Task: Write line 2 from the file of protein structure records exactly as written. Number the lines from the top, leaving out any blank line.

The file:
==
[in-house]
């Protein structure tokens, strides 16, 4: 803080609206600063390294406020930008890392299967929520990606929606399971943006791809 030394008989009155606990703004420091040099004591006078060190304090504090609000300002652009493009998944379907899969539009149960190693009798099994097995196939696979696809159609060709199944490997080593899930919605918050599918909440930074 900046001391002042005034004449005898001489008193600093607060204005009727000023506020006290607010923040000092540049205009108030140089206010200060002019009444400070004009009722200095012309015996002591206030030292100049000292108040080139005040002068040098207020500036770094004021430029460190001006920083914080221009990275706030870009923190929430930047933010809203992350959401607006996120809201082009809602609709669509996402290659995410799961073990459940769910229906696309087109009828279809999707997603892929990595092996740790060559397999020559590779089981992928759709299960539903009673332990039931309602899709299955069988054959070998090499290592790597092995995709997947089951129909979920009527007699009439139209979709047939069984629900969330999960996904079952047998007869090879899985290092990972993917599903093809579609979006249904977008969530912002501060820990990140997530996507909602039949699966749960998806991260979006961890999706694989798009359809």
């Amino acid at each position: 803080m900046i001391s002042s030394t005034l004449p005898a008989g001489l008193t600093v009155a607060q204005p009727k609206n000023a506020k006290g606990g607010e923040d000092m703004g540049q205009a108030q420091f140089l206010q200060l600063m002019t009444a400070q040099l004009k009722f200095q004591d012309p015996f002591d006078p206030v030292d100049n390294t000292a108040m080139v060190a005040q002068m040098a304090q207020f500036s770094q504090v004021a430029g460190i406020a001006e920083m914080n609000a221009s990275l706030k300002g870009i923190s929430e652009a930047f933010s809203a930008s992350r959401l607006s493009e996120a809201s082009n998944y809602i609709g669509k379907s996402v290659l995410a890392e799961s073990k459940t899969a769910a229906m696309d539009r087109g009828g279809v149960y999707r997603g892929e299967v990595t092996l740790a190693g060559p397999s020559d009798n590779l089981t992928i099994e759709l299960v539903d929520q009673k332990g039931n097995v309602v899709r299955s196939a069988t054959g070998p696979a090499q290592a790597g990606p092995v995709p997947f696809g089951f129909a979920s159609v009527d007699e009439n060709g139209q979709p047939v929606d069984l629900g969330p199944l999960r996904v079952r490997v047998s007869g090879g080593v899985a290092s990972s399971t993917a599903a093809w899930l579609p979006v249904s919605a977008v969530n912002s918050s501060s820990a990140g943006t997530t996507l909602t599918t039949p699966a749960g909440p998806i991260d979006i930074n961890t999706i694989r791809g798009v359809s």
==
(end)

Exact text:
């Protein structure tokens, strides 16, 4: 803080609206600063390294406020930008890392299967929520990606929606399971943006791809 030394008989009155606990703004420091040099004591006078060190304090504090609000300002652009493009998944379907899969539009149960190693009798099994097995196939696979696809159609060709199944490997080593899930919605918050599918909440930074 900046001391002042005034004449005898001489008193600093607060204005009727000023506020006290607010923040000092540049205009108030140089206010200060002019009444400070004009009722200095012309015996002591206030030292100049000292108040080139005040002068040098207020500036770094004021430029460190001006920083914080221009990275706030870009923190929430930047933010809203992350959401607006996120809201082009809602609709669509996402290659995410799961073990459940769910229906696309087109009828279809999707997603892929990595092996740790060559397999020559590779089981992928759709299960539903009673332990039931309602899709299955069988054959070998090499290592790597092995995709997947089951129909979920009527007699009439139209979709047939069984629900969330999960996904079952047998007869090879899985290092990972993917599903093809579609979006249904977008969530912002501060820990990140997530996507909602039949699966749960998806991260979006961890999706694989798009359809």